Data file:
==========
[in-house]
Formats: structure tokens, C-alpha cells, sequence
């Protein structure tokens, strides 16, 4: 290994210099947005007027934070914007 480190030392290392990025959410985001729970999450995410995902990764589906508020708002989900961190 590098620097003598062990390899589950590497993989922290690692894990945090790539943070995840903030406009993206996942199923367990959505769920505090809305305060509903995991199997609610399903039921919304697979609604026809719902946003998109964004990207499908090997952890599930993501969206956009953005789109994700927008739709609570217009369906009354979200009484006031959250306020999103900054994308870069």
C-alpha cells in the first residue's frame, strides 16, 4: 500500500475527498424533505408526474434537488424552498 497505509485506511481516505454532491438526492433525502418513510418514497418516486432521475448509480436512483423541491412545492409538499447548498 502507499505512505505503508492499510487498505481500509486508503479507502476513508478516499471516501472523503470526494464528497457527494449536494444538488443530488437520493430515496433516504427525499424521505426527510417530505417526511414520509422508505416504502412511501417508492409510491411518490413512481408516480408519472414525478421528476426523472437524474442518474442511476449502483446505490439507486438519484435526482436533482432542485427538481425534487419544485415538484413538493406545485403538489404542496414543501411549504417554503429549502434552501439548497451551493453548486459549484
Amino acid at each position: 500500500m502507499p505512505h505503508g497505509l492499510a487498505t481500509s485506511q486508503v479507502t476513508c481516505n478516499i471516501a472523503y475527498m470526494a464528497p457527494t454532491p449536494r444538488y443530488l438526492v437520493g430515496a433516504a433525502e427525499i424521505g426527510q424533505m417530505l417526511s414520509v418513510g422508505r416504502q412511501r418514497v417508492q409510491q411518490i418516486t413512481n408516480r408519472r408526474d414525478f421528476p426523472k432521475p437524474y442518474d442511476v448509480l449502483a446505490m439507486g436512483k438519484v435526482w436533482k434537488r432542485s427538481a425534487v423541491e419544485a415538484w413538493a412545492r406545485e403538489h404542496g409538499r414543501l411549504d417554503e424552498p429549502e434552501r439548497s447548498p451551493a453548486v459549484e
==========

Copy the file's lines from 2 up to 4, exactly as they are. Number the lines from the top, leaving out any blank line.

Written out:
Formats: structure tokens, C-alpha cells, sequence
């Protein structure tokens, strides 16, 4: 290994210099947005007027934070914007 480190030392290392990025959410985001729970999450995410995902990764589906508020708002989900961190 590098620097003598062990390899589950590497993989922290690692894990945090790539943070995840903030406009993206996942199923367990959505769920505090809305305060509903995991199997609610399903039921919304697979609604026809719902946003998109964004990207499908090997952890599930993501969206956009953005789109994700927008739709609570217009369906009354979200009484006031959250306020999103900054994308870069």
C-alpha cells in the first residue's frame, strides 16, 4: 500500500475527498424533505408526474434537488424552498 497505509485506511481516505454532491438526492433525502418513510418514497418516486432521475448509480436512483423541491412545492409538499447548498 502507499505512505505503508492499510487498505481500509486508503479507502476513508478516499471516501472523503470526494464528497457527494449536494444538488443530488437520493430515496433516504427525499424521505426527510417530505417526511414520509422508505416504502412511501417508492409510491411518490413512481408516480408519472414525478421528476426523472437524474442518474442511476449502483446505490439507486438519484435526482436533482432542485427538481425534487419544485415538484413538493406545485403538489404542496414543501411549504417554503429549502434552501439548497451551493453548486459549484